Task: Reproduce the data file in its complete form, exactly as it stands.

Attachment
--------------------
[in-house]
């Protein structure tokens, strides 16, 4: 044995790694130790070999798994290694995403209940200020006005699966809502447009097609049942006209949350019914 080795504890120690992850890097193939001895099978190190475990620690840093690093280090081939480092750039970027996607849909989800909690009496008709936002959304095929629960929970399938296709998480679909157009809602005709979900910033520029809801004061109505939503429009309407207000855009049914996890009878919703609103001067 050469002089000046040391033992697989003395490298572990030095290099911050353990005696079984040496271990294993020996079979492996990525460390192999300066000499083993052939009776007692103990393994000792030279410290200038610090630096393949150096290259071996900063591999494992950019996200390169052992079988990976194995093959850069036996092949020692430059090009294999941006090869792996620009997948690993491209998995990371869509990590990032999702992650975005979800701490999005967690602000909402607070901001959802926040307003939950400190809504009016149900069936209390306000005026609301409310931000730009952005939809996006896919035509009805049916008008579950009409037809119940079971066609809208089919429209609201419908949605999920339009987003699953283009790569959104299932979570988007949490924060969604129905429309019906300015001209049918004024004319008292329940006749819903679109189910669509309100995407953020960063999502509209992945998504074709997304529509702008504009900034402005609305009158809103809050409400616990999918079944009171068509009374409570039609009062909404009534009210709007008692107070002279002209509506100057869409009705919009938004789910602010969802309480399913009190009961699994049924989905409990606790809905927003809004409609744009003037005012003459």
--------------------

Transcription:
[in-house]
């Protein structure tokens, strides 16, 4: 044995790694130790070999798994290694995403209940200020006005699966809502447009097609049942006209949350019914 080795504890120690992850890097193939001895099978190190475990620690840093690093280090081939480092750039970027996607849909989800909690009496008709936002959304095929629960929970399938296709998480679909157009809602005709979900910033520029809801004061109505939503429009309407207000855009049914996890009878919703609103001067 050469002089000046040391033992697989003395490298572990030095290099911050353990005696079984040496271990294993020996079979492996990525460390192999300066000499083993052939009776007692103990393994000792030279410290200038610090630096393949150096290259071996900063591999494992950019996200390169052992079988990976194995093959850069036996092949020692430059090009294999941006090869792996620009997948690993491209998995990371869509990590990032999702992650975005979800701490999005967690602000909402607070901001959802926040307003939950400190809504009016149900069936209390306000005026609301409310931000730009952005939809996006896919035509009805049916008008579950009409037809119940079971066609809208089919429209609201419908949605999920339009987003699953283009790569959104299932979570988007949490924060969604129905429309019906300015001209049918004024004319008292329940006749819903679109189910669509309100995407953020960063999502509209992945998504074709997304529509702008504009900034402005609305009158809103809050409400616990999918079944009171068509009374409570039609009062909404009534009210709007008692107070002279002209509506100057869409009705919009938004789910602010969802309480399913009190009961699994049924989905409990606790809905927003809004409609744009003037005012003459």